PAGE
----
The studied population showed 37.7% had satisfactory knowledge in relation to use of protective equipment for preventing injuries, while the study by Ferrari and Ferreria de Medeiros showed that 57.3% had sufficient knowledge. A favorable attitude toward protective wear was seen among only 24.1% of the respondents, while a much higher percentage showed favorable attitude in the studies reported by Onyeaso and Adegbesan (88.1%) and Hendrick et al. (54%). These differences in attitudes might be due to the fact that those studies were conducted in developed countries where players have a greater awareness about traumatic injuries and their prevention. This study revealed that only 11.7% of players have implemented their knowledge similar to that reported by Neeraja et al. (15.9%), while Hendrick et al. reported that 69% of the players implemented it to practice in their study. Overall, knowledge, attitude, and practice of protective equipment among field hockey players of Coorg district were poor and there was a relatively large gap between what is stated and done; this gap between knowledge and implementation is reported in literature., The reasons for this trend in the study population have to be elucidated. Authorities should develop awareness programs, including broad dissemination of information on the risks of traumatic orofacial injuries and methods for protection from injuries to sports personnel.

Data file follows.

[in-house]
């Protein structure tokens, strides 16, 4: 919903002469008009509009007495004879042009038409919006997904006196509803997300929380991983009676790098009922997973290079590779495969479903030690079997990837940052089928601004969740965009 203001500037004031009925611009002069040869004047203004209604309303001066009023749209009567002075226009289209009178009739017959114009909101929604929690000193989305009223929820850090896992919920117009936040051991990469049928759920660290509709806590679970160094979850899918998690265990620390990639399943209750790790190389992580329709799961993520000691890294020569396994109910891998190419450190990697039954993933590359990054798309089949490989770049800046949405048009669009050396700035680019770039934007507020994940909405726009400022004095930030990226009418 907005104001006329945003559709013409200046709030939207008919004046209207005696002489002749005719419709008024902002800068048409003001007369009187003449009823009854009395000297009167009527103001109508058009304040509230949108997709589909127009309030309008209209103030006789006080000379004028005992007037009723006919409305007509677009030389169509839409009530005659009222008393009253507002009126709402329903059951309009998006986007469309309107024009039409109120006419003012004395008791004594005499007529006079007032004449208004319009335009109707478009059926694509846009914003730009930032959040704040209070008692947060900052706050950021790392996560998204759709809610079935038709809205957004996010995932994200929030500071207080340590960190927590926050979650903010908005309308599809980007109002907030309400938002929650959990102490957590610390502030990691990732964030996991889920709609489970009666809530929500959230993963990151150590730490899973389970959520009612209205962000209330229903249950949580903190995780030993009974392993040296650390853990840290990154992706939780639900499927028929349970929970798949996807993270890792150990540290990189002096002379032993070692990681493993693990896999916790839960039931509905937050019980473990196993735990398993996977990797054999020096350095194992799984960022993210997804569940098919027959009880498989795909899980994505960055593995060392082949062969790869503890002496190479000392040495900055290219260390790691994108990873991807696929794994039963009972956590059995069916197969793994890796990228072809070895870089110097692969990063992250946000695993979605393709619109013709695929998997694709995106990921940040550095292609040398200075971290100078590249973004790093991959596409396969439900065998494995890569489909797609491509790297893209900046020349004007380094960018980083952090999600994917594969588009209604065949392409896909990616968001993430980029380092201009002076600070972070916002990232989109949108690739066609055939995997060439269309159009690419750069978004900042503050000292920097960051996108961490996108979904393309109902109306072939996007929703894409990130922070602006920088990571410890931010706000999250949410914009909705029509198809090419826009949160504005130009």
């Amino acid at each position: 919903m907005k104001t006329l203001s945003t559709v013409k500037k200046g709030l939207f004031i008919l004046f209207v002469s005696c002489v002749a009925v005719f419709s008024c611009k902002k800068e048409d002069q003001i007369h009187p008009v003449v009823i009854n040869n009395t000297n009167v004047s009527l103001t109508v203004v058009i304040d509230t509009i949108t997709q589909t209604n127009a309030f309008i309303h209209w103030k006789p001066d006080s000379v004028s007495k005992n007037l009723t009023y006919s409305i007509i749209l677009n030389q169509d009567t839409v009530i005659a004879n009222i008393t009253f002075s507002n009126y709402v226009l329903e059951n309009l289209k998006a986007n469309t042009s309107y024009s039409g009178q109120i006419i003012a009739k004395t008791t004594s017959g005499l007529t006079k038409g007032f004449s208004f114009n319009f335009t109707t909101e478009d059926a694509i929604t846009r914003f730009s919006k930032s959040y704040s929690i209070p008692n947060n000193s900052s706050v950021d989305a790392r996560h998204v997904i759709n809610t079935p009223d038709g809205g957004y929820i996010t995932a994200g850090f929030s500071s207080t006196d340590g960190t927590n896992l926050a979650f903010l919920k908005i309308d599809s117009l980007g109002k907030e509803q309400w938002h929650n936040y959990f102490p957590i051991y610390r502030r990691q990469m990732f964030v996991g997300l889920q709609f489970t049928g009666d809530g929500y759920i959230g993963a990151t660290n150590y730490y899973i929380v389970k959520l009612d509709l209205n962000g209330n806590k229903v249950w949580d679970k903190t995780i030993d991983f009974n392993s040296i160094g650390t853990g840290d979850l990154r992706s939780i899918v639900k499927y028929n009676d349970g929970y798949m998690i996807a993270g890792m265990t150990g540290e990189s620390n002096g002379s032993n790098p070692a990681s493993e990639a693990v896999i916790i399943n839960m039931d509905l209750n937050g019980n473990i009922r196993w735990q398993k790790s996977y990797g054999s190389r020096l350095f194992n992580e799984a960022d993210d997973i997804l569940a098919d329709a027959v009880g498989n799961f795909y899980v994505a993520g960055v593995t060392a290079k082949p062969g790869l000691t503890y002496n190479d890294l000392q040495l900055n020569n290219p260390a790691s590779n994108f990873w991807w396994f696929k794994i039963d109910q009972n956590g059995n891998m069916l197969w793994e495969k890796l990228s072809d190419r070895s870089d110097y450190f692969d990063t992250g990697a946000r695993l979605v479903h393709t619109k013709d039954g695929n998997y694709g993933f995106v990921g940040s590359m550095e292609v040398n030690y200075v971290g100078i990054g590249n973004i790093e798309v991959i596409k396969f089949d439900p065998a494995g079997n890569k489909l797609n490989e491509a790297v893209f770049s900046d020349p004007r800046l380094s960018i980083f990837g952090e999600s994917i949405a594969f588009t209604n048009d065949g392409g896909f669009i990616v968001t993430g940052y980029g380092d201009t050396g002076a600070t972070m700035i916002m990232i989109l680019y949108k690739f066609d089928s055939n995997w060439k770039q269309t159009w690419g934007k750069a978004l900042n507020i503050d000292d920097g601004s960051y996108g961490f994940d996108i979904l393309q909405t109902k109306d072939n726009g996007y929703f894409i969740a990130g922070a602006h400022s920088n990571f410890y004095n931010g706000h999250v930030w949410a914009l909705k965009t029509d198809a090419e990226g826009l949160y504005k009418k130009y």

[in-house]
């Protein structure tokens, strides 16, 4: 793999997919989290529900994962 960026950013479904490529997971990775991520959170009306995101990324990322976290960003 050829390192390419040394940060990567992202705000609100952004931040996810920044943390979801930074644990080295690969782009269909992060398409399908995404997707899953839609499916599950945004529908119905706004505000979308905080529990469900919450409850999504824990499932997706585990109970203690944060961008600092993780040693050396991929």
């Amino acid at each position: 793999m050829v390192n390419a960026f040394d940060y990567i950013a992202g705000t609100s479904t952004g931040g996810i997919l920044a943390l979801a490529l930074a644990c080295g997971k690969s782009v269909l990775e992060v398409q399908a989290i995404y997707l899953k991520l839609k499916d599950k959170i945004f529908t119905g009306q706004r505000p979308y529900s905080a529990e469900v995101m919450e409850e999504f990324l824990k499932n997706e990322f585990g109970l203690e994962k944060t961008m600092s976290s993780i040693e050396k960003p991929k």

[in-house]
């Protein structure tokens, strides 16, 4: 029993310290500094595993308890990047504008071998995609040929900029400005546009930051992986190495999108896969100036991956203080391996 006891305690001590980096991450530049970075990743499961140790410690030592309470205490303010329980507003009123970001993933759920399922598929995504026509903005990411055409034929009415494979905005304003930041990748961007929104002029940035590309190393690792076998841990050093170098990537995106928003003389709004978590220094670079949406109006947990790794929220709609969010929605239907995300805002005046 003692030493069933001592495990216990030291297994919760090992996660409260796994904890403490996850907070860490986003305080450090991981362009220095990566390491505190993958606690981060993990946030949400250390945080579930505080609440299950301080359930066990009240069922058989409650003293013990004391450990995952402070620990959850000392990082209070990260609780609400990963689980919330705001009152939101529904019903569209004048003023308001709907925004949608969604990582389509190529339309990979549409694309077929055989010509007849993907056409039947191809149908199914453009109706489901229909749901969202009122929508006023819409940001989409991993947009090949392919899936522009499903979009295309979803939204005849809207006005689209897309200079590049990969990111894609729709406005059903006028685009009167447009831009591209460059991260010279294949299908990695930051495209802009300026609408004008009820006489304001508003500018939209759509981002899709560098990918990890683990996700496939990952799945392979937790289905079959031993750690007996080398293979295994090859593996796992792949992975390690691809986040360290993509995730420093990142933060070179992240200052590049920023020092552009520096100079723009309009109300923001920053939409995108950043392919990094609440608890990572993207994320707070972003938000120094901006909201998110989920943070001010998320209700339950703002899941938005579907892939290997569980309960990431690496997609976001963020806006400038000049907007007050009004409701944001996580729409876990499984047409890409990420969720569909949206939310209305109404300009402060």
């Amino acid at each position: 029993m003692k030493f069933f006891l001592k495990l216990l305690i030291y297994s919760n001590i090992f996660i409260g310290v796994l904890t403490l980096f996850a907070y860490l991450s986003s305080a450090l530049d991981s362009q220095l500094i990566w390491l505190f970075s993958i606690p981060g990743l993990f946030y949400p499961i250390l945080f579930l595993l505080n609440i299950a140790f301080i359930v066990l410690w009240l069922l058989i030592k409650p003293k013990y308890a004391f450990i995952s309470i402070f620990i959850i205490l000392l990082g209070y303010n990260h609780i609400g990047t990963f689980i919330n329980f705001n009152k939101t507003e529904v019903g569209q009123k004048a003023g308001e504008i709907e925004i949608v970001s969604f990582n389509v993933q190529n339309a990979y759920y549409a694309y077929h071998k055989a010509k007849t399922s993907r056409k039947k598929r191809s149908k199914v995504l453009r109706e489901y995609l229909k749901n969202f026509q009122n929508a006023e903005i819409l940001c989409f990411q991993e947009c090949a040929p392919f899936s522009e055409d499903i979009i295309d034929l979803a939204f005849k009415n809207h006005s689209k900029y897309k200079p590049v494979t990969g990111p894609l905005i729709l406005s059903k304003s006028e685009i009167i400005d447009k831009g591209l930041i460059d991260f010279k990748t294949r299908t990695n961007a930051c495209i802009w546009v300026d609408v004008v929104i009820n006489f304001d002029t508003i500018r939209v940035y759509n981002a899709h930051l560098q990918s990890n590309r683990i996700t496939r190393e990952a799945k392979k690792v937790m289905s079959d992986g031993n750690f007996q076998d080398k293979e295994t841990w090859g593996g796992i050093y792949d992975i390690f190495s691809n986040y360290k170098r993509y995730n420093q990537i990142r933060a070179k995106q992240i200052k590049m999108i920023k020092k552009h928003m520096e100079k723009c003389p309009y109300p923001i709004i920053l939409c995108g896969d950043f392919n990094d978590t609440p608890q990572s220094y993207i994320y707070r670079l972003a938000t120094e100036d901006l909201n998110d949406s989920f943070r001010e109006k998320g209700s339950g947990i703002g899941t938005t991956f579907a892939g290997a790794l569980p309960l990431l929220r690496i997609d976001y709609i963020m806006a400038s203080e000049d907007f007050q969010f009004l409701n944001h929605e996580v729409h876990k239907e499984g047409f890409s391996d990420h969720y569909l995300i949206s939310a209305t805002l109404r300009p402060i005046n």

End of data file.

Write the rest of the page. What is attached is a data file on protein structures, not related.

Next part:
Limitation of this study includes the use of self-reported data, which can lead to inaccurate information due to individual perceptions of the questions and the time frame of the study.
| Conclusion|| |
Knowledge, attitudes, and use of protective equipment among field hockey players of Coorg district were poor. Despite many players acknowledging the importance of using protective equipment, there was a relatively large gap between what is currently understood and what is practiced.